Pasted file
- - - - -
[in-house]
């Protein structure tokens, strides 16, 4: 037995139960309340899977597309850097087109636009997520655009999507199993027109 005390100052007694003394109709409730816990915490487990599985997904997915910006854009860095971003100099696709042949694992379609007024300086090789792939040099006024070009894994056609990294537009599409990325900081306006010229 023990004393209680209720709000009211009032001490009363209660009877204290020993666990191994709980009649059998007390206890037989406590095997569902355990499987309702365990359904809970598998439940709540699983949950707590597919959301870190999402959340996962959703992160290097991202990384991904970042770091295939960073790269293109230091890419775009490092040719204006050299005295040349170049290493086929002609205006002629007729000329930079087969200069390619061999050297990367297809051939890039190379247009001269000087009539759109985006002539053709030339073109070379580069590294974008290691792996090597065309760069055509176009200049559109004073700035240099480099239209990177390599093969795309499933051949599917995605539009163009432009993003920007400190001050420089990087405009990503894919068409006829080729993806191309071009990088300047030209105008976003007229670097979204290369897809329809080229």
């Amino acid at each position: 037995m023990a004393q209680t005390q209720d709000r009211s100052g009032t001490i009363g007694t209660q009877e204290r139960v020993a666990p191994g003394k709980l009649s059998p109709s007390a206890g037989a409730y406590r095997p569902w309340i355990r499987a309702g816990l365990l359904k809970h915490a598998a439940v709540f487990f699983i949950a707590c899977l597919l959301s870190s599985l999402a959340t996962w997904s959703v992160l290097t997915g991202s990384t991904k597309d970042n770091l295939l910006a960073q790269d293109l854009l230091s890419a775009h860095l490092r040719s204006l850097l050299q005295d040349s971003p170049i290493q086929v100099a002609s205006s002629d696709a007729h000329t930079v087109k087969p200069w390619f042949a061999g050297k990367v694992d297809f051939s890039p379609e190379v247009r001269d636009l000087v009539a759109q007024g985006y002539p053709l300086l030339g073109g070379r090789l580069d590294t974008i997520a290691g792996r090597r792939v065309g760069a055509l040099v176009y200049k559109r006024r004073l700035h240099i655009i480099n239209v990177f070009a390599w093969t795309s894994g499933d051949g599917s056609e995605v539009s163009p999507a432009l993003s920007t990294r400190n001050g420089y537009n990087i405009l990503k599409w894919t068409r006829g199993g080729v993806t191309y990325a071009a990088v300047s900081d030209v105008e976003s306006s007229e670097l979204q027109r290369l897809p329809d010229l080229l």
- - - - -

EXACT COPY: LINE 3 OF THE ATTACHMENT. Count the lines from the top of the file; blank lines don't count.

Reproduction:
């Amino acid at each position: 037995m023990a004393q209680t005390q209720d709000r009211s100052g009032t001490i009363g007694t209660q009877e204290r139960v020993a666990p191994g003394k709980l009649s059998p109709s007390a206890g037989a409730y406590r095997p569902w309340i355990r499987a309702g816990l365990l359904k809970h915490a598998a439940v709540f487990f699983i949950a707590c899977l597919l959301s870190s599985l999402a959340t996962w997904s959703v992160l290097t997915g991202s990384t991904k597309d970042n770091l295939l910006a960073q790269d293109l854009l230091s890419a775009h860095l490092r040719s204006l850097l050299q005295d040349s971003p170049i290493q086929v100099a002609s205006s002629d696709a007729h000329t930079v087109k087969p200069w390619f042949a061999g050297k990367v694992d297809f051939s890039p379609e190379v247009r001269d636009l000087v009539a759109q007024g985006y002539p053709l300086l030339g073109g070379r090789l580069d590294t974008i997520a290691g792996r090597r792939v065309g760069a055509l040099v176009y200049k559109r006024r004073l700035h240099i655009i480099n239209v990177f070009a390599w093969t795309s894994g499933d051949g599917s056609e995605v539009s163009p999507a432009l993003s920007t990294r400190n001050g420089y537009n990087i405009l990503k599409w894919t068409r006829g199993g080729v993806t191309y990325a071009a990088v300047s900081d030209v105008e976003s306006s007229e670097l979204q027109r290369l897809p329809d010229l080229l």